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The Philadelphia Daily News


FIRST, LET'S GET this out of the way.

Everyone involved in the Manny Diaz at Temple era has acted as if it's a big surprise move that Miami head coach Mark Richt left down there. Diaz, Richt's defensive coordinator, is officially the new Hurricanes coach, so the Manny Diaz at Temple era lasted 18 days.

But if Richt hadn't left now, and if Miami had another subpar season, Richt would have been gone next season. Did anyone at Temple ask Manny Diaz what he would do if Richt left Miami in the near future? If they didn't, it was because they already knew what Diaz would do, and he's done it.

Now, let's get this out of the way: Anyone who signed a letter of intent with Temple in December, after being recruited by Geoff Collins and his staff - remember Geoff Collins? He used to coach Temple, almost to the end of his second season - and if those high school seniors chose to stick with their own "commitment" after Diaz came aboard, they have to be let out of their own letter of intent. If this doesn't happen, it's a scandal, period. Anyone who is against this shouldn't be working in higher education.

Let's also get this out of the way: Anyone who thought Temple players with proven pro futures should have ignored their own health and played for the glory of the Cherry and White in the (Insert Sponsor Here) Independence Bowl, you owe them an apology. Heck, the Owls weren't even wearing their Cherry and White in the (Insert Sponsor Here) Independence Bowl. New spiffy gray uniforms were designed by (Insert Apparel Company) for the occasion. It could have been any team playing out there.

Let's get this out of the way: Constant coaching turnover negatively impacts football teams. Who could believe it? Twice in the last three years, the head football coach departed for greener pastures, not coaching to the end of the season. Twice, Temple laid a bowl egg. To be clear, interim coach Ed Foley is 0.0000 responsible for those eggs. For starters, an offensive/ special teams coach isn't responsible for a second-half defensive breakdown. And you don't blame the substitute teacher for the unruly class.

The fact is, Foley represented Temple so well, shining a massive positive national spotlight on the school, Temple owes him way more than he owes the school. But by making him interim twice, Temple may have eliminated Foley from the head-coaching candidate pool, since it's hard to announce the guy who is 0-2 in bowls as the next big thing.

Speaking of owing, let's get this out of the way: Diaz and Miami reportedly owe Temple $4 million for his 18 days of service. That's the buyout. That's college sports today. Just don't act as if that's actual found money, since Temple loses millions at football.

Also, St. Joseph's Prep coach Gabe Infante left his job to join the Diaz staff. Temple and Diaz both owe Infante a job. Both would be lucky to have him. Just a little subplot.

In his statement announcing the egg now on Temple's face, athletic director Pat Kraft got two things wrong and one thing very right. Pay attention to the one thing very right.

Kraft got it alittle wrong wishing Diaz the best as he returns home. The man just embarrassed Temple. Don't wish him well. But that's nit-picking. Kraft is a polite man. We get it.

Here's what Kraft got really wrong: "We have already launched a national search..."No, no, no. That's the wrong message. Enough with the national searches. You should know your next man already. Delvon Randall, a Temple star who just finished up, did a great job of explaining the mindset of Temple players when he tweeted Sunday night, "So who is Temple's new head coach..." Randall then added a head-slap emoji. Then he wrote, "somebody coach my boys and stay loyal to them please..." Randall then added a 100 emoji, keeping it real.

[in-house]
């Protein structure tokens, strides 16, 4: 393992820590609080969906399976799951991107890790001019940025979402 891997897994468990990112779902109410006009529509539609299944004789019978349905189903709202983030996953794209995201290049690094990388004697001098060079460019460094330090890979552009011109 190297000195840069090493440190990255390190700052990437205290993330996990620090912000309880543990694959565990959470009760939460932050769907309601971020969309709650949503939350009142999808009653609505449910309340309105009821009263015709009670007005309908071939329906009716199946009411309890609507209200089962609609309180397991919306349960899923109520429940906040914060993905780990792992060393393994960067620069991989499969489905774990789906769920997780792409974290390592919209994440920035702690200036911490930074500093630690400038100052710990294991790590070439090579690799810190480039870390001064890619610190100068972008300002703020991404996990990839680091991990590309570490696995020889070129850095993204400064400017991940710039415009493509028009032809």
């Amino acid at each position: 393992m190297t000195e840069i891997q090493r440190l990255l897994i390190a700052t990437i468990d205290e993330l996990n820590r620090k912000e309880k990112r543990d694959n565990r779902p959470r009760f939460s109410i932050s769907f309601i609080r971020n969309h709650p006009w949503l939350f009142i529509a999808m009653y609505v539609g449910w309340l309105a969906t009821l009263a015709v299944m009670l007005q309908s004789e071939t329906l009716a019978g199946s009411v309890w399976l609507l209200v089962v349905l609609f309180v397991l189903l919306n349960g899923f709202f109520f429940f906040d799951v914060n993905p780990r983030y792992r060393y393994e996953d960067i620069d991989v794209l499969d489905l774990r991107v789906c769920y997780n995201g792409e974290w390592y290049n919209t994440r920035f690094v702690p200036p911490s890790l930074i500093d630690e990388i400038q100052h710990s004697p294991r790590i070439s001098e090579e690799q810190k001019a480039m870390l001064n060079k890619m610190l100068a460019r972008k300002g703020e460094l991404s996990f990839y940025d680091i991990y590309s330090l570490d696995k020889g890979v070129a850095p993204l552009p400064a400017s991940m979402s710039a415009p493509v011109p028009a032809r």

The day Diaz was announced, I asked Diaz what kind of minimum time commitment he could offer Temple players.

"You offer them your best every day,'' Diaz said. "Because everything else is out of your control, you know. My theory is, bloom where you're planted."

He said alittle more, but that was the thought. Bloom where you're planted. No guarantees. At least give the man points for honesty, if you can't quite call it integrity.

I asked Kraft at that news conference for his thoughts on the same subject. He said, "Where we are right now, this is a wonderful problem to have. I will take that every single day... If I'm sitting there hugging Coach Diaz on the stage at the Fiesta Bowl and he tells me, 'My dream job is open. I'm going to go.' Go get it, and we'll be right back here bringing the next best coach to Temple."

So there was no Fiesta Bowl, no hug, just a bad loss in the (Insert Sponsor Here) Independence Bowl and a long-distance call from Miami.

As for the rest of it, about the next coach, now pay attention to what Kraft also said in his Sunday night statement. This is the part that matters.

"Our student-athletes deserve excellence and stability and we are searching for the coach who can deliver on both."

That's dead on. You can't bring in the next Collins or Diaz and say he's the best man for the job and it's a great day for the university and (insert next coach's bio and enthusiasm here). It's no longer first down. It's third-and-long and there is full-scale pressure on this decision.

Temple made a great move bringing former Owls assistant Fran Brown back from Baylor as a Diaz assistant. If the thought was that Brown, who apparently interviewed impressively for the head job himself, needed alittle more seasoning but might be the coach in waiting, those thoughts still might all be true, but those were first-down thoughts. We've argued either Brown or Foley would be a fine hire on any down. Particularly now, on third-and-long.